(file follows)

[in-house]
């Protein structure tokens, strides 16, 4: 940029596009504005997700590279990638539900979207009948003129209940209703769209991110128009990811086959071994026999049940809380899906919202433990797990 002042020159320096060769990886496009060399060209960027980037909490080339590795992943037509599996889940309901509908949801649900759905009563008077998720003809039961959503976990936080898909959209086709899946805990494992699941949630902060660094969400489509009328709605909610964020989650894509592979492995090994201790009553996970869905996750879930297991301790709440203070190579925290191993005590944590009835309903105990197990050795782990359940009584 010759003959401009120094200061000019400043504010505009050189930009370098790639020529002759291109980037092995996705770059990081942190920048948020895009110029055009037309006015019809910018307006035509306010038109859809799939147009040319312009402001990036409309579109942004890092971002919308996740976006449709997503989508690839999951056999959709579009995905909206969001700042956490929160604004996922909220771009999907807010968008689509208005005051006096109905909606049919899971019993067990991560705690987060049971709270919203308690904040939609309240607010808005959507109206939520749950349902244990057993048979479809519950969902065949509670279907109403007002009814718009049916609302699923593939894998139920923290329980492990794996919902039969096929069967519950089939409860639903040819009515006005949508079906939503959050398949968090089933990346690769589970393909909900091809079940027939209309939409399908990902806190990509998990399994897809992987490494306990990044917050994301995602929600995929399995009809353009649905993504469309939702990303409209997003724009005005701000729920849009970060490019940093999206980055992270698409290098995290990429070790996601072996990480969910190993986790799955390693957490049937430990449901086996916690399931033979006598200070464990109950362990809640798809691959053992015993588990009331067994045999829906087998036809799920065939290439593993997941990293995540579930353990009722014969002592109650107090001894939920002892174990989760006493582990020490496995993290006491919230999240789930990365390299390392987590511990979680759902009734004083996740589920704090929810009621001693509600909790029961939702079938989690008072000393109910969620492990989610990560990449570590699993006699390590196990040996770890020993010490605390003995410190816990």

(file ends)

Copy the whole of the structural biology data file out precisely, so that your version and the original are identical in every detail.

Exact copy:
[in-house]
């Protein structure tokens, strides 16, 4: 940029596009504005997700590279990638539900979207009948003129209940209703769209991110128009990811086959071994026999049940809380899906919202433990797990 002042020159320096060769990886496009060399060209960027980037909490080339590795992943037509599996889940309901509908949801649900759905009563008077998720003809039961959503976990936080898909959209086709899946805990494992699941949630902060660094969400489509009328709605909610964020989650894509592979492995090994201790009553996970869905996750879930297991301790709440203070190579925290191993005590944590009835309903105990197990050795782990359940009584 010759003959401009120094200061000019400043504010505009050189930009370098790639020529002759291109980037092995996705770059990081942190920048948020895009110029055009037309006015019809910018307006035509306010038109859809799939147009040319312009402001990036409309579109942004890092971002919308996740976006449709997503989508690839999951056999959709579009995905909206969001700042956490929160604004996922909220771009999907807010968008689509208005005051006096109905909606049919899971019993067990991560705690987060049971709270919203308690904040939609309240607010808005959507109206939520749950349902244990057993048979479809519950969902065949509670279907109403007002009814718009049916609302699923593939894998139920923290329980492990794996919902039969096929069967519950089939409860639903040819009515006005949508079906939503959050398949968090089933990346690769589970393909909900091809079940027939209309939409399908990902806190990509998990399994897809992987490494306990990044917050994301995602929600995929399995009809353009649905993504469309939702990303409209997003724009005005701000729920849009970060490019940093999206980055992270698409290098995290990429070790996601072996990480969910190993986790799955390693957490049937430990449901086996916690399931033979006598200070464990109950362990809640798809691959053992015993588990009331067994045999829906087998036809799920065939290439593993997941990293995540579930353990009722014969002592109650107090001894939920002892174990989760006493582990020490496995993290006491919230999240789930990365390299390392987590511990979680759902009734004083996740589920704090929810009621001693509600909790029961939702079938989690008072000393109910969620492990989610990560990449570590699993006699390590196990040996770890020993010490605390003995410190816990």